• The Brattle splits their week down the middle. Friday through Monday they are presenting a new 35mm print of Todd Haynes's Poison for the film's 20th anniversary. It was also the film which closed out the fall CineCach√© series this Monday, and it's certainly an interesting one. It's worth seeing; though fairly draggy in the middle, it's an impressive early piece of work from a director determined to play with the medium as well as tell interesting stories.

    In contrast, the matinee on Friday, Saturday, and Sunday is the last show of the 20th Century Fox series, Fantastic Mr. Fox. This bit of family-friendly stop-motion comedy is the best thing Wes Anderson has done in years (you may decide how much of a compliment that is on your own), with a cast that certainly merits the "fantastic" in the title.

    Tuesday through Thursday, in dual commemoration of the director's death and the film's 50th anniversary, the Brattle screens Breakfast At Tiffany's. Not that one needs any sort of excuse to play that movie, but it's as good a reason as any. More Blake Edwards fun can be had on Saturday at 11am, when the free Elements of Cinema show is Edwards's original The Pink Panther.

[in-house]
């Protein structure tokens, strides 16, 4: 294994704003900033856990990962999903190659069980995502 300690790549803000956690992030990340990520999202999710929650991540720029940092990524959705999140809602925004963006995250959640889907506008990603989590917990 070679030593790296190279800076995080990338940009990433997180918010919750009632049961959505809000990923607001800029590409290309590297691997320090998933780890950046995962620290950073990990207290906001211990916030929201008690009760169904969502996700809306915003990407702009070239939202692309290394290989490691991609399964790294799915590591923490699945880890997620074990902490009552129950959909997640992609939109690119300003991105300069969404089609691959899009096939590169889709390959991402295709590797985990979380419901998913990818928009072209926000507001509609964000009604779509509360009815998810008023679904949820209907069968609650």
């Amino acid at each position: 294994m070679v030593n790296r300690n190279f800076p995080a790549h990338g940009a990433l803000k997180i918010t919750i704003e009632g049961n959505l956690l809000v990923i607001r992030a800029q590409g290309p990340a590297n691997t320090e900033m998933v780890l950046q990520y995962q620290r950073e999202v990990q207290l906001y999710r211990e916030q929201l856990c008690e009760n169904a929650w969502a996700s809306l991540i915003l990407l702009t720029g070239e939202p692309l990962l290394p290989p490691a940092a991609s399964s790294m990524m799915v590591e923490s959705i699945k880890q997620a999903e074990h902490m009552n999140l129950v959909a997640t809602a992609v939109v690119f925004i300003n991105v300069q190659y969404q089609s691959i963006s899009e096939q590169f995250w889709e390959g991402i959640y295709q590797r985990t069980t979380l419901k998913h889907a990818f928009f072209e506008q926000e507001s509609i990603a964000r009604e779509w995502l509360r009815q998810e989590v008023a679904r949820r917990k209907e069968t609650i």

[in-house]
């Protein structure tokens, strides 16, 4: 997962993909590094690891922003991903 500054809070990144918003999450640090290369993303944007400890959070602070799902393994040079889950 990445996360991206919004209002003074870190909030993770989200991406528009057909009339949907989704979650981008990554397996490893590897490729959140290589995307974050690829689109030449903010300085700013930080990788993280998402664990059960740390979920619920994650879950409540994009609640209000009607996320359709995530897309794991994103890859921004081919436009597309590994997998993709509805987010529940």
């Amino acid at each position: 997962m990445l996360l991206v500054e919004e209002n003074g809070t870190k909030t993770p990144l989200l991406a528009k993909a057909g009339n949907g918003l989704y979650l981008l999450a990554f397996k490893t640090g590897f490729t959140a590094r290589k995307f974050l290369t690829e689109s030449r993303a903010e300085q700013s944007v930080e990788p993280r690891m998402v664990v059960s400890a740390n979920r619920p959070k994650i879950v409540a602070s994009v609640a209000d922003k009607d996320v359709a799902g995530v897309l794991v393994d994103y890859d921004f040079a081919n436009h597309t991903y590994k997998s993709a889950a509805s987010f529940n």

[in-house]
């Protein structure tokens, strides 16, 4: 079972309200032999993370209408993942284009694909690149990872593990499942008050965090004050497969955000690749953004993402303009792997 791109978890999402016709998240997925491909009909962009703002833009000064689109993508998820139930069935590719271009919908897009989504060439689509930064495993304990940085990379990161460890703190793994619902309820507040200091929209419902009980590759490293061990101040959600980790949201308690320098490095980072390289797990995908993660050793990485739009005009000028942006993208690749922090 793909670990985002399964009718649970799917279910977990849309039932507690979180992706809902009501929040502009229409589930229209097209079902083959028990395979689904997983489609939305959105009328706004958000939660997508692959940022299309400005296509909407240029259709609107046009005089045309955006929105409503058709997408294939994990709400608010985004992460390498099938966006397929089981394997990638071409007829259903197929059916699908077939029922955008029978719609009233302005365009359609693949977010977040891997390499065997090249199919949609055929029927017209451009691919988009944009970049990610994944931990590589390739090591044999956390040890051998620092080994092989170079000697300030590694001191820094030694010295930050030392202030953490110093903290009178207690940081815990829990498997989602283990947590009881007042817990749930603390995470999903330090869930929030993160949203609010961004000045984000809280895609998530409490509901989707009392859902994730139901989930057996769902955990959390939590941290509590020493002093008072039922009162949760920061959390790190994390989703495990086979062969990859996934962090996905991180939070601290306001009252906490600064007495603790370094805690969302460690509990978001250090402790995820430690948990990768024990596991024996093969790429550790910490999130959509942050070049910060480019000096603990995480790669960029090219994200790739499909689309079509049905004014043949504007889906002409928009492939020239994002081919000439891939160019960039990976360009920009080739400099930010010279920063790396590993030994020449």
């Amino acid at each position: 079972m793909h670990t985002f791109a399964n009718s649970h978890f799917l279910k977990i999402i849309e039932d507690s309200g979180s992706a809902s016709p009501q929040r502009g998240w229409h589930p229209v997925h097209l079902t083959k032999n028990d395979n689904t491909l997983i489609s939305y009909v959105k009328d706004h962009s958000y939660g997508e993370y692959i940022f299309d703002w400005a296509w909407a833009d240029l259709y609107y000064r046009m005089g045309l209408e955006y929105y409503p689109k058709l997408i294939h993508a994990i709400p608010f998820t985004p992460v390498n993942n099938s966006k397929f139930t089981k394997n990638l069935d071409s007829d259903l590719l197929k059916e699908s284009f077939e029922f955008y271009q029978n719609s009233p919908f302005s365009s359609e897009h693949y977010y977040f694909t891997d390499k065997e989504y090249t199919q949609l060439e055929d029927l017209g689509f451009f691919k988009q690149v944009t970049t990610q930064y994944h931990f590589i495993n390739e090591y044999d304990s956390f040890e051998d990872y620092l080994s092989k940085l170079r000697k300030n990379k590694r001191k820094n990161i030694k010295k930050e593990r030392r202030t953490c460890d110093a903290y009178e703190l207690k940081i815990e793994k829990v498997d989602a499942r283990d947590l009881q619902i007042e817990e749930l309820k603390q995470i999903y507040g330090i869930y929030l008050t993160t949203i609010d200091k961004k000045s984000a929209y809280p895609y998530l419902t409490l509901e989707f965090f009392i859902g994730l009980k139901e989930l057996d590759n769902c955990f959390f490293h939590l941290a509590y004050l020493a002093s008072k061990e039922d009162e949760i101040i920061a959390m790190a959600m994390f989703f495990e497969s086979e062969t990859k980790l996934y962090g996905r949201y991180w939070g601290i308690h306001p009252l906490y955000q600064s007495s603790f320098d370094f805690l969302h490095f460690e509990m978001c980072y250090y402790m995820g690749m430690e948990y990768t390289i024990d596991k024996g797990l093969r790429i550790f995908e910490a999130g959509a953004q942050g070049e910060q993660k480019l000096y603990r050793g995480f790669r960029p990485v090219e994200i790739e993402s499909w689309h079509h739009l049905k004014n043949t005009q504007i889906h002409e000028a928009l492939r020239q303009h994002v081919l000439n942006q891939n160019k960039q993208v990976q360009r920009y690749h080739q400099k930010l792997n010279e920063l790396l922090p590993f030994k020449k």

• As mentioned last week, the MFA will be rotating Summer Wars, A Walk into the Sea, and Views on Vermeer for the next week. Friday night they add one other art-related documentary to the group, Typeface, about a midwestern print shop and museum dedicated to keeping traditional printing alive.


  • The Coolidge mostly shifts a few things around in their smallest theater (see below), but they start midnight screenings for the new year with Let Me In, the unfairly overlooked Hammer remake of Let the Right One In. I found it an interesting alternate take on the story, and I doubt that all of the people who ignored this fairly intelligent vampire story the first time around did it because they'd seen and loved the Swedish movie. Second chance, folks.


  • The second-run shuffle this week is mostly about The Social Network, which is getting a bit of a theatrical push even though the DVD & Blu-ray come out on Tuesday. In addition to getting a few more showtimes at the Somerville Theatre and Capitol Theater in Arlington (and hanging around at the Stuar Street Playhouse in Boston), it will also get a couple evening shows at the AMC theater in Harvard Square and a screen and the Landmark Embassy in Waltham.

    In addition to shuffling its other films around, Somerville is also picking up Inside Job on a full screen after that ends its run at Kendall Square tonight. The itty-bitty screen at the Coolidge splits White Material and Tiny Furniture.



The plans for the weekend will likely be snow-dependent here in Boston, but I'm going to make a genuine effort to see The Social Network before it hits video (I really mean it this time!), probably on a trip to Arlington that lets me hit No One Killed Jessica on the way back. Similarly, I'd like to get out to Coolidge Corner for The King's Speech, but I've been saying that for the better part of a month, too. Around that, I'm planning on a matinee of Season of the Witch and maybe hitting Breakfast at Tiffany's at some point.

1 comment: